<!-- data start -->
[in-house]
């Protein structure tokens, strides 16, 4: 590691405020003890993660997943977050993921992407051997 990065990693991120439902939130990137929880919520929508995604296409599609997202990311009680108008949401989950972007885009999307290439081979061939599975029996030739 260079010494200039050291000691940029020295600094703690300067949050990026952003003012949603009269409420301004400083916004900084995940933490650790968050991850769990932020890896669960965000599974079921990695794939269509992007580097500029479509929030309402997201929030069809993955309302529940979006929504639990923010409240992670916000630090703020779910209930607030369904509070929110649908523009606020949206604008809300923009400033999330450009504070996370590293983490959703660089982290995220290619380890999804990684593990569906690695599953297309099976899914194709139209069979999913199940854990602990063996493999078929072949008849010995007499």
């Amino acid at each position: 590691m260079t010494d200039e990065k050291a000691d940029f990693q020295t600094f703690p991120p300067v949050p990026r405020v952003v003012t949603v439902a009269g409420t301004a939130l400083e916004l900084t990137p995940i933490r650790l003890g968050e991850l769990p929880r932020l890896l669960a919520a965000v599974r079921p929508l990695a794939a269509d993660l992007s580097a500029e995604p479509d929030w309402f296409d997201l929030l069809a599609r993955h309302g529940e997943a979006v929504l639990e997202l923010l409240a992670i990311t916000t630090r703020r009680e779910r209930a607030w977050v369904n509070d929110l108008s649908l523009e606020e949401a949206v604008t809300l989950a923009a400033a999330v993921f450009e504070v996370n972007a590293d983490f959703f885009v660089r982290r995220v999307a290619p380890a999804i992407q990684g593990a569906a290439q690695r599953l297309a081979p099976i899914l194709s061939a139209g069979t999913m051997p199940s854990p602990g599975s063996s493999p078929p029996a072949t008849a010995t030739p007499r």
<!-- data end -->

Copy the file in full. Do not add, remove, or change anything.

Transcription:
[in-house]
């Protein structure tokens, strides 16, 4: 590691405020003890993660997943977050993921992407051997 990065990693991120439902939130990137929880919520929508995604296409599609997202990311009680108008949401989950972007885009999307290439081979061939599975029996030739 260079010494200039050291000691940029020295600094703690300067949050990026952003003012949603009269409420301004400083916004900084995940933490650790968050991850769990932020890896669960965000599974079921990695794939269509992007580097500029479509929030309402997201929030069809993955309302529940979006929504639990923010409240992670916000630090703020779910209930607030369904509070929110649908523009606020949206604008809300923009400033999330450009504070996370590293983490959703660089982290995220290619380890999804990684593990569906690695599953297309099976899914194709139209069979999913199940854990602990063996493999078929072949008849010995007499």
């Amino acid at each position: 590691m260079t010494d200039e990065k050291a000691d940029f990693q020295t600094f703690p991120p300067v949050p990026r405020v952003v003012t949603v439902a009269g409420t301004a939130l400083e916004l900084t990137p995940i933490r650790l003890g968050e991850l769990p929880r932020l890896l669960a919520a965000v599974r079921p929508l990695a794939a269509d993660l992007s580097a500029e995604p479509d929030w309402f296409d997201l929030l069809a599609r993955h309302g529940e997943a979006v929504l639990e997202l923010l409240a992670i990311t916000t630090r703020r009680e779910r209930a607030w977050v369904n509070d929110l108008s649908l523009e606020e949401a949206v604008t809300l989950a923009a400033a999330v993921f450009e504070v996370n972007a590293d983490f959703f885009v660089r982290r995220v999307a290619p380890a999804i992407q990684g593990a569906a290439q690695r599953l297309a081979p099976i899914l194709s061939a139209g069979t999913m051997p199940s854990p602990g599975s063996s493999p078929p029996a072949t008849a010995t030739p007499r």